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FORUMS Canon Cameras, Lenses & Accessories Canon EF and EF-S Lenses 
Thread started 03 Jun 2017 (Saturday) 01:59
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Which Macro Lens to pick for my 80D

 
Taylor29
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Jun 03, 2017 01:59 |  #1

Hello Everyone.

First off, I need to start with how happy I am to be a part of this forum and that I am looking forward to speaking with you all and hopefully finding answers to my problems.

When it comes down to photography, I consider myself a enthusiastic hobbyist. I mainly shoot landscapes and nature (flowers, leafs, small insects). I currently own a Canon EOS 80 D and a EF-S 17-55mm f/2.8 lens.

Recently I started to do some "experimental" abstract shots like close ups of old leafs showing there structure and stuff like that. But the results are not very satisfying. So I figured out I may need a proper macro (zoom) lens.

So this week I did some research and checked out some websites for classified adds and I found a few lenses suitable for my camera on the for sales website http://www.for-sale.co.uk/canon-macro-zoom-lens (external link). After some more investigation I nailed it down to the following ones:

* Canon EF 100mm f/2.8L Macro
* Tamron SP 90mm f/2.8
* Sigma 105mm f/2.8 EX DG

So what do you think about these choices? Are they suitable for my purposes? And which one should I pick? Price-wise the Canon is the most expensive lens, followed by the Tamron. The Sigma costs slightly less than the Tamron. I also know both, the Canon and the Tamron, are weather sealed. I don't think I need that feature. So should I go for the Sigma?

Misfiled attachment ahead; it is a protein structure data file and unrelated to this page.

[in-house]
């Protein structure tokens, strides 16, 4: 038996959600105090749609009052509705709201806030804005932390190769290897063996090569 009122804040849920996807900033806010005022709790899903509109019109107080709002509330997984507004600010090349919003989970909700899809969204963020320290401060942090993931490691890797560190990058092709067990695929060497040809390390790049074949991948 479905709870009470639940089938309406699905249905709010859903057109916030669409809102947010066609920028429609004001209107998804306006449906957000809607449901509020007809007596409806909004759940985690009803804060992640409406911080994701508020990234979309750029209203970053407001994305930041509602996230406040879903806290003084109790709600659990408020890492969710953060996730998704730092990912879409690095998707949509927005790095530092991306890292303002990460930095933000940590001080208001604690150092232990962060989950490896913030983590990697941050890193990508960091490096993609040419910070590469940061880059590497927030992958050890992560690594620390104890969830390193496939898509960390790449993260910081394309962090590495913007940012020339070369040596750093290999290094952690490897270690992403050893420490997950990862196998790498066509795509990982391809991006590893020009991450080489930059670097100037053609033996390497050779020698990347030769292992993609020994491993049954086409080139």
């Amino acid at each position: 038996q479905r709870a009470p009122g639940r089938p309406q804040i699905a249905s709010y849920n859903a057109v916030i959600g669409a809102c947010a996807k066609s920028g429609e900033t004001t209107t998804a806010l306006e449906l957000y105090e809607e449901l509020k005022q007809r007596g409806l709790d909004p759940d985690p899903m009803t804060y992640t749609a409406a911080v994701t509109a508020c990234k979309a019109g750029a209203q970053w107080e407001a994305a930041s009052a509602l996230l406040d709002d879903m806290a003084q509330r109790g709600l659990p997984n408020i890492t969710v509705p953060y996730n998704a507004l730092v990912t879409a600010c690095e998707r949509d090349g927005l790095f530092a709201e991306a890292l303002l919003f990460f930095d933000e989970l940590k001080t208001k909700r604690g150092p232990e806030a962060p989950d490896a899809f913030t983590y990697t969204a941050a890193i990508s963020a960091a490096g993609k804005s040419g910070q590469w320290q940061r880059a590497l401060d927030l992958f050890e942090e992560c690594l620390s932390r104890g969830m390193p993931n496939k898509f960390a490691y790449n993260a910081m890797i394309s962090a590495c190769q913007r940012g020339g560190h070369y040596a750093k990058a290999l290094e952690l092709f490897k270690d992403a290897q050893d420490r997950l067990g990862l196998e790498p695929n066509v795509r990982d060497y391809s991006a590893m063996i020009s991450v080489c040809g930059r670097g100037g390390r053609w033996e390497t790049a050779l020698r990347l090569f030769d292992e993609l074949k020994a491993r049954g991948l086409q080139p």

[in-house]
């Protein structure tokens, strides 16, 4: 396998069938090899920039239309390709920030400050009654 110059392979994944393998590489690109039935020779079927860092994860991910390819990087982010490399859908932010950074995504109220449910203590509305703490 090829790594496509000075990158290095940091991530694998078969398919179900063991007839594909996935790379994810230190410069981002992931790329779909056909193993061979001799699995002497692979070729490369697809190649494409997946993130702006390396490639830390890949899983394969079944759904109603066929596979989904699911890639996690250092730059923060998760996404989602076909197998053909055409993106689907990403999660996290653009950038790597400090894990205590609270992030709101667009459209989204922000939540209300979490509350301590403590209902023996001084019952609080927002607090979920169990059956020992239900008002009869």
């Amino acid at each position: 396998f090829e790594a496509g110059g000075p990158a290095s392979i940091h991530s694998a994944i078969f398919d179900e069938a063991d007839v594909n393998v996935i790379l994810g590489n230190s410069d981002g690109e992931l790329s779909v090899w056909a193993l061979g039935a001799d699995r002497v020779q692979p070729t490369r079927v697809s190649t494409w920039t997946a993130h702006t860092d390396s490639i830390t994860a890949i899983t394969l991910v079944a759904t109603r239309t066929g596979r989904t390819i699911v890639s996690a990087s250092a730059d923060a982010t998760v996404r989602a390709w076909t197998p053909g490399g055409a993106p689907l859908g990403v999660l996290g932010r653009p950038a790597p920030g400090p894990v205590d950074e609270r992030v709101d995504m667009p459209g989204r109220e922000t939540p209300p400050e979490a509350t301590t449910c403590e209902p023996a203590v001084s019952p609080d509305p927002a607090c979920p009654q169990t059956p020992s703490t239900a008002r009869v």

To save some money I was also thinking about buying a used camera lens. This way I can maybe get a good lens at a good value. So any advice is greatly appreciated.

Taylor.




  
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Choderboy
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Jun 03, 2017 04:17 |  #2

Hello, welcome!

Macro choice is easy, there must be a dud macro lens, but I've never heard of it. They are all good.
There are 3 recent versions of the Tamron:
SP 90mm F/2.8 Di MACRO 1:1 VC USD Model # F017
SP 90mm F/2.8 Macro 1:1 Di VC USD Model # F004
SP AF 90mm F/2.8 Di Macro Model # 272E

There is also the Canon 100 (non L) and the Canon EF-S 60.

I'd just buy which ever you can find the cheapest and or convenient / trustworthy seller.


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Bassat
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Jun 03, 2017 04:36 |  #3
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Taylor29 wrote in post #18369711 (external link)